Civil sector experts discuss the changes that the healthcare system needs to help treat the autism spectrum disorder at early stages.
Thirty per cent of children with autism can be completely cured. Main thing is to diagnose the disorder in time and start the treatment. Its cost will also depend on the child’s age. “If diagnosed correctly and started being treated at the age of 3-4, the child will completely catch up with the peers, and no one will ever think that the disorder ever existed,” said Volodymyr Stefanyshyn, director of LLC “IGP” during a press-briefing at Ukraine Crisis Media Center.
Seven-year-old Olenka started showing the signs of the autism spectrum disorder when she was four months old, however, doctors failed to diagnose it correctly at that time. “We started noticing some signs starting from the fourth month. The child lost some skills, she stopped looking in the eyes. But doctors were saying that nothing serious was happening and we needed to wait. The child started having some typical symptoms when she was about thirteen months old. When Olenka was two years and 10 months old, this diagnosis was made. […] We did not give up and continued inquiring into what exactly leads to the pathology,” said Oleksiy Yehorov, the father of the child.
Development of autism is caused by various genetic disorders. Among them is the folate cycle deficit. “If a child manages to skip this stage, at adult age they may experience oncological diseases, as well as immunological diseases like bronchial asthma,” Stefanyshyn said. At the same time vaccination may serve only as a trigger. Same effect may be caused by influenza or intestinal infections. Among the signs that indicate development of autism in a child are skin rashes, joint pain; 70-80 per cent of them have digestion problems. “All these symptoms point at the need for diagnosing. The full spectrum of diagnosing costs UAH 3,000 (the equivalent to a minimum wage), early treatment – UAH 200,000, late treatment – UAH 500,000,” Stefanyshyn said.
Qualified assistance in Ukraine has not been standardized. Doctors often do not agree the treatment program with each other, it hampers the comprehensive treatment of a child. “There needs to be a curator, coordinator, who will be working out the assistance strategy together with the parents. It is expected that the medical, psychological, pedagogical and social component will be agreed in it. At its basis there need to be comprehensive understanding of the child’s daily life and of how social partnership with the rehabilitation centers, schools and clinics need to be organized. All who are taking care of the child need to have a clear understanding what they are working on and what the signs of the positive dynamics are. It is a highly responsible teamwork, when the results are carefully followed. We should learn to work this way,” said Tetiana Skrypnyk, PhD in psychology, professor at the Borys Hrinchenko Kyiv University.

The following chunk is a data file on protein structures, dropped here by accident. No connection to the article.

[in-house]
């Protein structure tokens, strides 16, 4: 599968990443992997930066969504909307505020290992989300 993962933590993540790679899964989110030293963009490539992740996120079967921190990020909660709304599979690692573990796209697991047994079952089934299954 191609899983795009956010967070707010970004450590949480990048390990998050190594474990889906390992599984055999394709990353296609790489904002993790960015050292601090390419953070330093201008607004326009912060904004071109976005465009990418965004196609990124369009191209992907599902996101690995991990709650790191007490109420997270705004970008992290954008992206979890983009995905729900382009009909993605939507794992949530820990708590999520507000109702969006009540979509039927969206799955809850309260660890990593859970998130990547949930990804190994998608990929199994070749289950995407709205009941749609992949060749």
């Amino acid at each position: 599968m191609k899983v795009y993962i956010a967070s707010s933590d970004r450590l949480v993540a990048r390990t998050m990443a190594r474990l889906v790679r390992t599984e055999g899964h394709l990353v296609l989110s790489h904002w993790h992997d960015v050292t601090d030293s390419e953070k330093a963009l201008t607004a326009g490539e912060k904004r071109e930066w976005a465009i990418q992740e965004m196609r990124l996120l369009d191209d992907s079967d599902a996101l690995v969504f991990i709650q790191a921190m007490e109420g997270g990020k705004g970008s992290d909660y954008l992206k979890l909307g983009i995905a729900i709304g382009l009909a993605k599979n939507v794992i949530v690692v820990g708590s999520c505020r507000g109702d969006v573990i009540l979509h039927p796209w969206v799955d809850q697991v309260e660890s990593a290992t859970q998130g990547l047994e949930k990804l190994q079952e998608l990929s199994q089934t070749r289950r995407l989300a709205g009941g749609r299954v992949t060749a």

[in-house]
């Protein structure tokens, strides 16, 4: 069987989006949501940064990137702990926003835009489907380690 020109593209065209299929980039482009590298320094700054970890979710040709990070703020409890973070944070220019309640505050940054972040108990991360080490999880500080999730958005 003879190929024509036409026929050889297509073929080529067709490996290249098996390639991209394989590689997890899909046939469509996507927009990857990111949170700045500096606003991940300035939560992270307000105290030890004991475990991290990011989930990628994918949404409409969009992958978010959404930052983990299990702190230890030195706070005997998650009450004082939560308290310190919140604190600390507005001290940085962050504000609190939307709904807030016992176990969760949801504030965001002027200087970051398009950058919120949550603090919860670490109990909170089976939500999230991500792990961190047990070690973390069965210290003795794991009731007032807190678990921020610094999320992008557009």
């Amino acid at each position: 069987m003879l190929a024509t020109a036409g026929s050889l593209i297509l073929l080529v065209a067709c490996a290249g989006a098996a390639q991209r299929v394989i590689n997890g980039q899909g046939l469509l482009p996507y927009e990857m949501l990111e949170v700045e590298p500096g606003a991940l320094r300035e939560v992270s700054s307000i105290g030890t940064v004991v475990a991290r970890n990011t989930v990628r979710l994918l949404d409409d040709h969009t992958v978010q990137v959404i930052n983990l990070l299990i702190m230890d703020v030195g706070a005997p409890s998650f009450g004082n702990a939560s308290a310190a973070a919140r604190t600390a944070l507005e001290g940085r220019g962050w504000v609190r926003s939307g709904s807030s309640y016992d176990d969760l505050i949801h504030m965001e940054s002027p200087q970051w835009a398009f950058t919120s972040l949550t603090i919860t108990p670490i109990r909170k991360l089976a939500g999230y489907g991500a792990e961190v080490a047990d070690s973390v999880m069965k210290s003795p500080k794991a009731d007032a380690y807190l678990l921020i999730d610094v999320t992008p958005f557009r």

At the moment families that have children with special needs who require treatment are counting on financial assistance from charity actors. “There is quite a number of these families in Ukraine, and they all need help and support, but it is hard for them to reach out to the wider society. […] Ukraine has got no clear mechanism for implementation of laws. They are formulated but not followed in practice. The Convention on the Rights of the Child is not implemented properly. Ukraine does not do enough to protect children’s rights. Olenka’s family fell victim to this situation. Medical reform needs to take place, so that 50 per cent of the medicines and treatment costs are covered by the state. Standards of the state financial support need to be increased for such families,” Christian Oleksiy Janer, president of NGO “Ukrainian Social Coalition”. At the same time in 2016 UAH 13 million returned back to the Healthcare Ministry budget as it was not spent for the needs of children with autism. “Ukraine does not offer neither education for children with autism, nor rehabilitation facilities. All the facilities are not connected to each other,” added Yulia Pavlovska, founder of “Special mum” (Osoblyva mama) NGO.
Contact information and account numbers to raise funds on the subject:
Child’s dad: Yehorov Oleksiy tel.: +38 (066) 700-21-24, e-mail: firstname.lastname@example.org
Child’s mother, Natalia V. Yehorova, tel.: +38 (093) 461-30-93, e-mail: email@example.com
Bank accounts for donations (in the name of mother):
PrivatBank (UAH) – 5168755611751740
PrivatBank (USD) – 5168745011992168
PrivatBank (EUR) – 5168745011992143